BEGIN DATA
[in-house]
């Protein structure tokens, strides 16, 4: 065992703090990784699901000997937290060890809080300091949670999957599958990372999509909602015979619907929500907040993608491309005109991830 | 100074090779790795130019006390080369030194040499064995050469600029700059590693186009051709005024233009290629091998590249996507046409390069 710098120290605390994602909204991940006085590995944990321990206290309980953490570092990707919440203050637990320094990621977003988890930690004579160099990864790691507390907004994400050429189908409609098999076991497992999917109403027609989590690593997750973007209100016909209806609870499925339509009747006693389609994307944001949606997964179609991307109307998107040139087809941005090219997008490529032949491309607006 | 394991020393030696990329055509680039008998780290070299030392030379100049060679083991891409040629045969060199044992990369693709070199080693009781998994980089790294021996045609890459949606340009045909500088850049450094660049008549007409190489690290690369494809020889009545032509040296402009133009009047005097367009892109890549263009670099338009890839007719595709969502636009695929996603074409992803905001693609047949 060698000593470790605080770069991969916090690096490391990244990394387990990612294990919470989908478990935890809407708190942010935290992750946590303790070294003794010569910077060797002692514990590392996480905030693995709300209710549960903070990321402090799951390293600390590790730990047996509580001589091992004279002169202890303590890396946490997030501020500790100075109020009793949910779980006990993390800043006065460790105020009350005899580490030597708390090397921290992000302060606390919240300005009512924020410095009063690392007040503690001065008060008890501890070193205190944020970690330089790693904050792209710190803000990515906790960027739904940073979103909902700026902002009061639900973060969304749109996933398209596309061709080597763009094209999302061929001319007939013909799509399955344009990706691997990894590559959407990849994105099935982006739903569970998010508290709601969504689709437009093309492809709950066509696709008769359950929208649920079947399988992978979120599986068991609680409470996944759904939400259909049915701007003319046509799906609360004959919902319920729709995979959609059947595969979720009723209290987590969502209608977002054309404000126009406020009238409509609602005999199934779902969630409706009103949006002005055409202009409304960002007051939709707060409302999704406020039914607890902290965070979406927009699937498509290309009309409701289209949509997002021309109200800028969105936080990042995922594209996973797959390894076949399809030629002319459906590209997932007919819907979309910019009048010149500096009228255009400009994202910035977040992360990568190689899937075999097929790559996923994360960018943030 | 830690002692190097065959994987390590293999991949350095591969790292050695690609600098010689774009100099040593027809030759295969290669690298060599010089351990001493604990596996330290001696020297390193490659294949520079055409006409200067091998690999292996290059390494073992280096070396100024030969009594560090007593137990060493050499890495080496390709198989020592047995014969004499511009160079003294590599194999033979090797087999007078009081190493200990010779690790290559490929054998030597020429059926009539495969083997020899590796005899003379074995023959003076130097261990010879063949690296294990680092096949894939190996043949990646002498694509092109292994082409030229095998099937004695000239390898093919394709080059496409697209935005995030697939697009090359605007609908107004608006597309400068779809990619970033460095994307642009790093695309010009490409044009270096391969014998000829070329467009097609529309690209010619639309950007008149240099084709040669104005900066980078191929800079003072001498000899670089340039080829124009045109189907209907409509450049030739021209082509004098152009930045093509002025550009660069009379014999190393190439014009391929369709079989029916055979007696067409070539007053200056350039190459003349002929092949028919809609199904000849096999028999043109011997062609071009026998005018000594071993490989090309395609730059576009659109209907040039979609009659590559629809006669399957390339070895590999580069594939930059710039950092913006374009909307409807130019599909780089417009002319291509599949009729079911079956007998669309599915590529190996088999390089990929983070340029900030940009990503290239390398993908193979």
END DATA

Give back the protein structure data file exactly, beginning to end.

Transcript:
[in-house]
């Protein structure tokens, strides 16, 4: 065992703090990784699901000997937290060890809080300091949670999957599958990372999509909602015979619907929500907040993608491309005109991830 | 100074090779790795130019006390080369030194040499064995050469600029700059590693186009051709005024233009290629091998590249996507046409390069 710098120290605390994602909204991940006085590995944990321990206290309980953490570092990707919440203050637990320094990621977003988890930690004579160099990864790691507390907004994400050429189908409609098999076991497992999917109403027609989590690593997750973007209100016909209806609870499925339509009747006693389609994307944001949606997964179609991307109307998107040139087809941005090219997008490529032949491309607006 | 394991020393030696990329055509680039008998780290070299030392030379100049060679083991891409040629045969060199044992990369693709070199080693009781998994980089790294021996045609890459949606340009045909500088850049450094660049008549007409190489690290690369494809020889009545032509040296402009133009009047005097367009892109890549263009670099338009890839007719595709969502636009695929996603074409992803905001693609047949 060698000593470790605080770069991969916090690096490391990244990394387990990612294990919470989908478990935890809407708190942010935290992750946590303790070294003794010569910077060797002692514990590392996480905030693995709300209710549960903070990321402090799951390293600390590790730990047996509580001589091992004279002169202890303590890396946490997030501020500790100075109020009793949910779980006990993390800043006065460790105020009350005899580490030597708390090397921290992000302060606390919240300005009512924020410095009063690392007040503690001065008060008890501890070193205190944020970690330089790693904050792209710190803000990515906790960027739904940073979103909902700026902002009061639900973060969304749109996933398209596309061709080597763009094209999302061929001319007939013909799509399955344009990706691997990894590559959407990849994105099935982006739903569970998010508290709601969504689709437009093309492809709950066509696709008769359950929208649920079947399988992978979120599986068991609680409470996944759904939400259909049915701007003319046509799906609360004959919902319920729709995979959609059947595969979720009723209290987590969502209608977002054309404000126009406020009238409509609602005999199934779902969630409706009103949006002005055409202009409304960002007051939709707060409302999704406020039914607890902290965070979406927009699937498509290309009309409701289209949509997002021309109200800028969105936080990042995922594209996973797959390894076949399809030629002319459906590209997932007919819907979309910019009048010149500096009228255009400009994202910035977040992360990568190689899937075999097929790559996923994360960018943030 | 830690002692190097065959994987390590293999991949350095591969790292050695690609600098010689774009100099040593027809030759295969290669690298060599010089351990001493604990596996330290001696020297390193490659294949520079055409006409200067091998690999292996290059390494073992280096070396100024030969009594560090007593137990060493050499890495080496390709198989020592047995014969004499511009160079003294590599194999033979090797087999007078009081190493200990010779690790290559490929054998030597020429059926009539495969083997020899590796005899003379074995023959003076130097261990010879063949690296294990680092096949894939190996043949990646002498694509092109292994082409030229095998099937004695000239390898093919394709080059496409697209935005995030697939697009090359605007609908107004608006597309400068779809990619970033460095994307642009790093695309010009490409044009270096391969014998000829070329467009097609529309690209010619639309950007008149240099084709040669104005900066980078191929800079003072001498000899670089340039080829124009045109189907209907409509450049030739021209082509004098152009930045093509002025550009660069009379014999190393190439014009391929369709079989029916055979007696067409070539007053200056350039190459003349002929092949028919809609199904000849096999028999043109011997062609071009026998005018000594071993490989090309395609730059576009659109209907040039979609009659590559629809006669399957390339070895590999580069594939930059710039950092913006374009909307409807130019599909780089417009002319291509599949009729079911079956007998669309599915590529190996088999390089990929983070340029900030940009990503290239390398993908193979």